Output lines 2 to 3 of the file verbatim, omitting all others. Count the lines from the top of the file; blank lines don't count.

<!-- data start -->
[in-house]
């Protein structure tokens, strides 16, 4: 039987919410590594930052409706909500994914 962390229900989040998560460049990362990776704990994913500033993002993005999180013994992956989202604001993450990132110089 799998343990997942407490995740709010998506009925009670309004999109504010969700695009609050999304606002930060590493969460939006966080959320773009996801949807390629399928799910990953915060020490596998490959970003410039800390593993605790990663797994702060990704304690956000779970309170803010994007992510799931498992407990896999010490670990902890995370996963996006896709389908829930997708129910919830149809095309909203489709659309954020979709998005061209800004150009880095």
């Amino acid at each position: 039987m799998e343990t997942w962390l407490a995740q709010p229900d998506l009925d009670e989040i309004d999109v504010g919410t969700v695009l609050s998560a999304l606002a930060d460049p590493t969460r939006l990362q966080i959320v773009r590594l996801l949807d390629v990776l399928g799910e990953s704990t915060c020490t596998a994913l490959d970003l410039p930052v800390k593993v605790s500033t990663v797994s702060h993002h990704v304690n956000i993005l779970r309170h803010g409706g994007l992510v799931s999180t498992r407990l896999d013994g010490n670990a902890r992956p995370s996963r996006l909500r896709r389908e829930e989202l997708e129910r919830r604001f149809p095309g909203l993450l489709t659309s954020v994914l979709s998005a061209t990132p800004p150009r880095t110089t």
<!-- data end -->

């Protein structure tokens, strides 16, 4: 039987919410590594930052409706909500994914 962390229900989040998560460049990362990776704990994913500033993002993005999180013994992956989202604001993450990132110089 799998343990997942407490995740709010998506009925009670309004999109504010969700695009609050999304606002930060590493969460939006966080959320773009996801949807390629399928799910990953915060020490596998490959970003410039800390593993605790990663797994702060990704304690956000779970309170803010994007992510799931498992407990896999010490670990902890995370996963996006896709389908829930997708129910919830149809095309909203489709659309954020979709998005061209800004150009880095």
């Amino acid at each position: 039987m799998e343990t997942w962390l407490a995740q709010p229900d998506l009925d009670e989040i309004d999109v504010g919410t969700v695009l609050s998560a999304l606002a930060d460049p590493t969460r939006l990362q966080i959320v773009r590594l996801l949807d390629v990776l399928g799910e990953s704990t915060c020490t596998a994913l490959d970003l410039p930052v800390k593993v605790s500033t990663v797994s702060h993002h990704v304690n956000i993005l779970r309170h803010g409706g994007l992510v799931s999180t498992r407990l896999d013994g010490n670990a902890r992956p995370s996963r996006l909500r896709r389908e829930e989202l997708e129910r919830r604001f149809p095309g909203l993450l489709t659309s954020v994914l979709s998005a061209t990132p800004p150009r880095t110089t």